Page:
Today is the United Nations’ International Day of Forests, which has been celebrated every March 21 since 2012 to raise awareness about the importance of Earth’s forests. Forests contain roughly 80% of the planet’s terrestrial biodiversity and more than 60,000 tree species. Around 1.6 billion people around the world also depend on forests for food, shelter, energy, and income. We at the Okapi Conservation Project (OCP) know the value of protecting rainforests in the Democratic Republic of Congo that are so vital to the elusive okapi and the communities living in and around the Okapi Wildlife Reserve.
Endangered okapi need large, undisturbed tracts of forests in order to survive, and the sustainable management of forest resources is critical to combating climate change and contributing to the well-being of future generations of animals and people alike.
In the Okapi Wildlife Reserve, children are the future stewards and protectors of the okapi’s rainforest habitat, and OCP is providing opportunities for children to learn and understand the important role that their surrounding rainforest plays in the health of people, okapi, and other animals that call the rainforest home.
OCP constructed the Okapi Primary School for the village of Epulu in 1993 as a gift to the community. The school provides a suitable space for teachers to educate students, and a safe place for children to attend grades one through six. The school was purposefully named after okapi because of the biological and cultural importance of this secretive animal to the Congolese people, and the Ituri forest where Epulu is located is thought to have the most secure population of okapi throughout their range.
To date, over 12,500 students have attended this primary school. Notable former attendees include OCP’s current program manager, Berce N’Safuansa, the current chief of Epulu village, Jean Kamana, and numerous ICCN ecoguards that continue protecting the rainforest home of the okapi as their chosen profession.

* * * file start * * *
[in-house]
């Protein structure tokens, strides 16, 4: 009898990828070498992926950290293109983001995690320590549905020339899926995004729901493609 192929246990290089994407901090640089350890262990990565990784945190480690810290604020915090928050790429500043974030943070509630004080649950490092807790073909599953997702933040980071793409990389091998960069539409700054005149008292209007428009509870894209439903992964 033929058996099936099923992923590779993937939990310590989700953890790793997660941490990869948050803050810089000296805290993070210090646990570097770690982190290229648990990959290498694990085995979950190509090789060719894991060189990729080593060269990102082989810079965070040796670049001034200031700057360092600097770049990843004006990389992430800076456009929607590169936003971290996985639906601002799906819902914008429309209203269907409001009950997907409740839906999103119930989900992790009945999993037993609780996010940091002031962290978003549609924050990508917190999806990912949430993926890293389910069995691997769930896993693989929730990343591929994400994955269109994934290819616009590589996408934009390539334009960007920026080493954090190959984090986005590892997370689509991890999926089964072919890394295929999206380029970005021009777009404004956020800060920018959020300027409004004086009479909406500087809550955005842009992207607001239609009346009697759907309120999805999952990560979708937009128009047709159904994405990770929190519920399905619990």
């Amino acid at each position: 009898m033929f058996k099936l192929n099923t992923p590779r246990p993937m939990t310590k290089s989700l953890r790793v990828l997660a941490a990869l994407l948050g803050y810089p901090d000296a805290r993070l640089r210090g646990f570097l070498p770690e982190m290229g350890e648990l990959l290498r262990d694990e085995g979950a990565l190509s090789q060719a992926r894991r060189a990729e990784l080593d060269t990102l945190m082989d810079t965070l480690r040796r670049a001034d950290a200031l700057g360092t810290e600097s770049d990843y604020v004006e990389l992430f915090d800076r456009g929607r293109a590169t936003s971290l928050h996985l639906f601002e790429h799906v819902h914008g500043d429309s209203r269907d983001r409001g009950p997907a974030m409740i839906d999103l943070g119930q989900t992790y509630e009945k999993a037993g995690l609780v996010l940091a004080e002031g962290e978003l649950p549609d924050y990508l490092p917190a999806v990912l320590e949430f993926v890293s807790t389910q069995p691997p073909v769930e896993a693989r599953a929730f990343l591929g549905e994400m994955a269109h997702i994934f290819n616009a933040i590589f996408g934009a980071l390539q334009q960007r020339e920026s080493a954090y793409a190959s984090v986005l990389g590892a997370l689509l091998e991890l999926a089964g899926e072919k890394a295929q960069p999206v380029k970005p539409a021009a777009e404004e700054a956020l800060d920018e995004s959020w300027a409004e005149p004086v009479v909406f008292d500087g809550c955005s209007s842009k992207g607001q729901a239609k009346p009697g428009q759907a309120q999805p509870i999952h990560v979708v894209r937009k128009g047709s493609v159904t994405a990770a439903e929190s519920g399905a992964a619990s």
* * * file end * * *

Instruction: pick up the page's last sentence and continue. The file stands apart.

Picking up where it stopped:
The continued education of children, particularly about conservation and the stewardship of natural resources, is critical because children are integral to protecting the rainforest long into the future.
This year, the Okapi Conservation Project is investing $20,000 for the children at the Okapi Primary School in Epulu, and we’re asking for your support! Together, we can invest in and inspire the children of the Okapi Wildlife Reserve to be the next generation of protectors of the okapi’s rainforest.
How will OCP use the $20,000?
- Repair the Okapi Primary School’s damaged roof
- Last month, a violent storm destroyed part of the original school roof, impacting four of the six classrooms. It was temporarily repaired by a local politician, and OCP is committed to properly restoring the roof so classes can continue undisturbed.
- Provide school supplies and activities
- This includes basic items like chalk, pencils, pens, notebooks, and other supplies, as well as conservation-focused activities, like soccer games, that incorporate wildlife and conservation messaging at each event.
- Create conservation-focused programming
- OCP’s two educators in Epulu will provide presentations on the importance of protecting the forest and the region’s incredible biodiversity, with a focus on okapi. OCP’s educators will also have the students participate in forest restoration efforts on abandoned plots of land on the Democratic Republic of Congo’s Tree Day at the end of the year.
We hope you will join us in supporting these important efforts to protect okapi and teach the value of taking care of forests to these incredible children. Happy International Day of Forests!